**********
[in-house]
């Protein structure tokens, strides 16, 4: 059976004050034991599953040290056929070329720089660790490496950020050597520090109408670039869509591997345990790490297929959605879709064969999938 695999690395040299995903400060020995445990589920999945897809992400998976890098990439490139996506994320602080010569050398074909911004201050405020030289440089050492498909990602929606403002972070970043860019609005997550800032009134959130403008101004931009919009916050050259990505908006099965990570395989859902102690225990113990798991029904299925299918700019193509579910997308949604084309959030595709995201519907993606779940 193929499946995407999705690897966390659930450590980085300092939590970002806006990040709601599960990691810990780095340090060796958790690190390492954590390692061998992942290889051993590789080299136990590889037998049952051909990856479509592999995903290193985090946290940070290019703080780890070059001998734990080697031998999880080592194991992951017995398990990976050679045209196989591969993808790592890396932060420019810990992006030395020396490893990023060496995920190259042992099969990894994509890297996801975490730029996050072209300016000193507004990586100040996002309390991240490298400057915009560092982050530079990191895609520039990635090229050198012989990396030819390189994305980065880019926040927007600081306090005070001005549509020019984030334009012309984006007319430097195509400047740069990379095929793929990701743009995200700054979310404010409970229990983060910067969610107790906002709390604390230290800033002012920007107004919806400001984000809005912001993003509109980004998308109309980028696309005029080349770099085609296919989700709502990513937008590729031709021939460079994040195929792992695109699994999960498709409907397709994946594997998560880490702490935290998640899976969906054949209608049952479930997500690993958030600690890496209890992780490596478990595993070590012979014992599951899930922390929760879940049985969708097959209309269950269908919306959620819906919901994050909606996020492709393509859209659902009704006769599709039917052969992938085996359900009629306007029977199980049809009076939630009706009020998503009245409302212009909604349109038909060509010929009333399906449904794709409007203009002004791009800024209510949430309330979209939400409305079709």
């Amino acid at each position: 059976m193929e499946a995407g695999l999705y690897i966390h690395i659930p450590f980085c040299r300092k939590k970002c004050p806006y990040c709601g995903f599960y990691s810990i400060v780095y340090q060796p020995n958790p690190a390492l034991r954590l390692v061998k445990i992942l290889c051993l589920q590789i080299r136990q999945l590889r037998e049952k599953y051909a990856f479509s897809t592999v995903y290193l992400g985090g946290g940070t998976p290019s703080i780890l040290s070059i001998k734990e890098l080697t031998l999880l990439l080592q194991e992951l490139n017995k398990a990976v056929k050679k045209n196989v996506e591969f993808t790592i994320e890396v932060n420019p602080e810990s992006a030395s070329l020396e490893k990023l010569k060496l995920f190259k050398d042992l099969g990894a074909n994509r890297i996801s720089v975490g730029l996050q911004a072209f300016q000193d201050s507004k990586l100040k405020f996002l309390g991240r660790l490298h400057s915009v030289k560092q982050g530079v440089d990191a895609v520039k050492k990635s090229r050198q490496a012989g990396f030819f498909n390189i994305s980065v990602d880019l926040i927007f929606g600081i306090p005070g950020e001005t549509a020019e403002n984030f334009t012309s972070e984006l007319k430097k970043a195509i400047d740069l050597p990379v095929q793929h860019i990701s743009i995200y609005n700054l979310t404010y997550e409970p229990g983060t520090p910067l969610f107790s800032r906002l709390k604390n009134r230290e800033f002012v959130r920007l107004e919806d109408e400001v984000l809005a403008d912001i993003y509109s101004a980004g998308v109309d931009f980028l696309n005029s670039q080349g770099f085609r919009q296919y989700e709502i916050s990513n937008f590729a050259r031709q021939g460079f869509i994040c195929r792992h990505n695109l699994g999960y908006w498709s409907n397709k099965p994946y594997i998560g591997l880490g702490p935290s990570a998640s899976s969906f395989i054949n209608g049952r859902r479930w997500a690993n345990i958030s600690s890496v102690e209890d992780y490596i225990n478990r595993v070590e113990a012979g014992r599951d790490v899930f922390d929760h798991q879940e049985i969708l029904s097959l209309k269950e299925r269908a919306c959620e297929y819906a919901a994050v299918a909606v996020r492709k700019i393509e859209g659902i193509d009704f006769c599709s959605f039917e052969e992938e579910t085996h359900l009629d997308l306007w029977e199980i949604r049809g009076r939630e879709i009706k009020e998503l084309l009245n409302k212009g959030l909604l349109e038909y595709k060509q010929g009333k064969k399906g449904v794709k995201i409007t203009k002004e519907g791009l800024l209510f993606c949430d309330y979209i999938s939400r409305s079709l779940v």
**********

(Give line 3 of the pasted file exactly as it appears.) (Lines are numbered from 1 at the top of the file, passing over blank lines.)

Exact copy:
């Amino acid at each position: 059976m193929e499946a995407g695999l999705y690897i966390h690395i659930p450590f980085c040299r300092k939590k970002c004050p806006y990040c709601g995903f599960y990691s810990i400060v780095y340090q060796p020995n958790p690190a390492l034991r954590l390692v061998k445990i992942l290889c051993l589920q590789i080299r136990q999945l590889r037998e049952k599953y051909a990856f479509s897809t592999v995903y290193l992400g985090g946290g940070t998976p290019s703080i780890l040290s070059i001998k734990e890098l080697t031998l999880l990439l080592q194991e992951l490139n017995k398990a990976v056929k050679k045209n196989v996506e591969f993808t790592i994320e890396v932060n420019p602080e810990s992006a030395s070329l020396e490893k990023l010569k060496l995920f190259k050398d042992l099969g990894a074909n994509r890297i996801s720089v975490g730029l996050q911004a072209f300016q000193d201050s507004k990586l100040k405020f996002l309390g991240r660790l490298h400057s915009v030289k560092q982050g530079v440089d990191a895609v520039k050492k990635s090229r050198q490496a012989g990396f030819f498909n390189i994305s980065v990602d880019l926040i927007f929606g600081i306090p005070g950020e001005t549509a020019e403002n984030f334009t012309s972070e984006l007319k430097k970043a195509i400047d740069l050597p990379v095929q793929h860019i990701s743009i995200y609005n700054l979310t404010y997550e409970p229990g983060t520090p910067l969610f107790s800032r906002l709390k604390n009134r230290e800033f002012v959130r920007l107004e919806d109408e400001v984000l809005a403008d912001i993003y509109s101004a980004g998308v109309d931009f980028l696309n005029s670039q080349g770099f085609r919009q296919y989700e709502i916050s990513n937008f590729a050259r031709q021939g460079f869509i994040c195929r792992h990505n695109l699994g999960y908006w498709s409907n397709k099965p994946y594997i998560g591997l880490g702490p935290s990570a998640s899976s969906f395989i054949n209608g049952r859902r479930w997500a690993n345990i958030s600690s890496v102690e209890d992780y490596i225990n478990r595993v070590e113990a012979g014992r599951d790490v899930f922390d929760h798991q879940e049985i969708l029904s097959l209309k269950e299925r269908a919306c959620e297929y819906a919901a994050v299918a909606v996020r492709k700019i393509e859209g659902i193509d009704f006769c599709s959605f039917e052969e992938e579910t085996h359900l009629d997308l306007w029977e199980i949604r049809g009076r939630e879709i009706k009020e998503l084309l009245n409302k212009g959030l909604l349109e038909y595709k060509q010929g009333k064969k399906g449904v794709k995201i409007t203009k002004e519907g791009l800024l209510f993606c949430d309330y979209i999938s939400r409305s079709l779940v």